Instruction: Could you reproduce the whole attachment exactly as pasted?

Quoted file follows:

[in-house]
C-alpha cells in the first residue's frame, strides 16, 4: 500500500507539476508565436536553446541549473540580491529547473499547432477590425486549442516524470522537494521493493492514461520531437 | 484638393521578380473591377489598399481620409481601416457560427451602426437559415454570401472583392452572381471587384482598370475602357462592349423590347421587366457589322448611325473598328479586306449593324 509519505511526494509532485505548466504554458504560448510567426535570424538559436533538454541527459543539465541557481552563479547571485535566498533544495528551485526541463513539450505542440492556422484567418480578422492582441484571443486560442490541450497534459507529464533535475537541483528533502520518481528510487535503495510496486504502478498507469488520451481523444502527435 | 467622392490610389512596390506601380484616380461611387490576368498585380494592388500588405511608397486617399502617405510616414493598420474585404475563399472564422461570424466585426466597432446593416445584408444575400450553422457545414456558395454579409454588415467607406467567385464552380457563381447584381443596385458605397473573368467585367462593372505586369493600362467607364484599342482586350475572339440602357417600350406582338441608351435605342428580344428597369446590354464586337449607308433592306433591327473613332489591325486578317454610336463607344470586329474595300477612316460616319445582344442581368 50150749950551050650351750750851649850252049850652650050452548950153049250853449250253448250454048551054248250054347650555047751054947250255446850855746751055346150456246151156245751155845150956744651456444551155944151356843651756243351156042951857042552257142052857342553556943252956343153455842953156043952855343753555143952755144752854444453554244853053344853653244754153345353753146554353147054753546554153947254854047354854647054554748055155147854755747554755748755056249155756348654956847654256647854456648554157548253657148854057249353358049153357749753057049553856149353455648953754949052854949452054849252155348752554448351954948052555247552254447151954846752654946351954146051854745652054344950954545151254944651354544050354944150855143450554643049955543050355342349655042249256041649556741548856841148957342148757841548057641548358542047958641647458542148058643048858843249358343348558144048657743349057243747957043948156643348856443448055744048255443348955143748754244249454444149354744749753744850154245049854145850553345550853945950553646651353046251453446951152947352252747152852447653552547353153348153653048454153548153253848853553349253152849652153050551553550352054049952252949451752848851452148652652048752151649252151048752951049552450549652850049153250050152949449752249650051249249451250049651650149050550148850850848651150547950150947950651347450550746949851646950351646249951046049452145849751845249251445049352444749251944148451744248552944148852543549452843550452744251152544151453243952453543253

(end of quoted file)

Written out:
[in-house]
C-alpha cells in the first residue's frame, strides 16, 4: 500500500507539476508565436536553446541549473540580491529547473499547432477590425486549442516524470522537494521493493492514461520531437 | 484638393521578380473591377489598399481620409481601416457560427451602426437559415454570401472583392452572381471587384482598370475602357462592349423590347421587366457589322448611325473598328479586306449593324 509519505511526494509532485505548466504554458504560448510567426535570424538559436533538454541527459543539465541557481552563479547571485535566498533544495528551485526541463513539450505542440492556422484567418480578422492582441484571443486560442490541450497534459507529464533535475537541483528533502520518481528510487535503495510496486504502478498507469488520451481523444502527435 | 467622392490610389512596390506601380484616380461611387490576368498585380494592388500588405511608397486617399502617405510616414493598420474585404475563399472564422461570424466585426466597432446593416445584408444575400450553422457545414456558395454579409454588415467607406467567385464552380457563381447584381443596385458605397473573368467585367462593372505586369493600362467607364484599342482586350475572339440602357417600350406582338441608351435605342428580344428597369446590354464586337449607308433592306433591327473613332489591325486578317454610336463607344470586329474595300477612316460616319445582344442581368 50150749950551050650351750750851649850252049850652650050452548950153049250853449250253448250454048551054248250054347650555047751054947250255446850855746751055346150456246151156245751155845150956744651456444551155944151356843651756243351156042951857042552257142052857342553556943252956343153455842953156043952855343753555143952755144752854444453554244853053344853653244754153345353753146554353147054753546554153947254854047354854647054554748055155147854755747554755748755056249155756348654956847654256647854456648554157548253657148854057249353358049153357749753057049553856149353455648953754949052854949452054849252155348752554448351954948052555247552254447151954846752654946351954146051854745652054344950954545151254944651354544050354944150855143450554643049955543050355342349655042249256041649556741548856841148957342148757841548057641548358542047958641647458542148058643048858843249358343348558144048657743349057243747957043948156643348856443448055744048255443348955143748754244249454444149354744749753744850154245049854145850553345550853945950553646651353046251453446951152947352252747152852447653552547353153348153653048454153548153253848853553349253152849652153050551553550352054049952252949451752848851452148652652048752151649252151048752951049552450549652850049153250050152949449752249650051249249451250049651650149050550148850850848651150547950150947950651347450550746949851646950351646249951046049452145849751845249251445049352444749251944148451744248552944148852543549452843550452744251152544151453243952453543253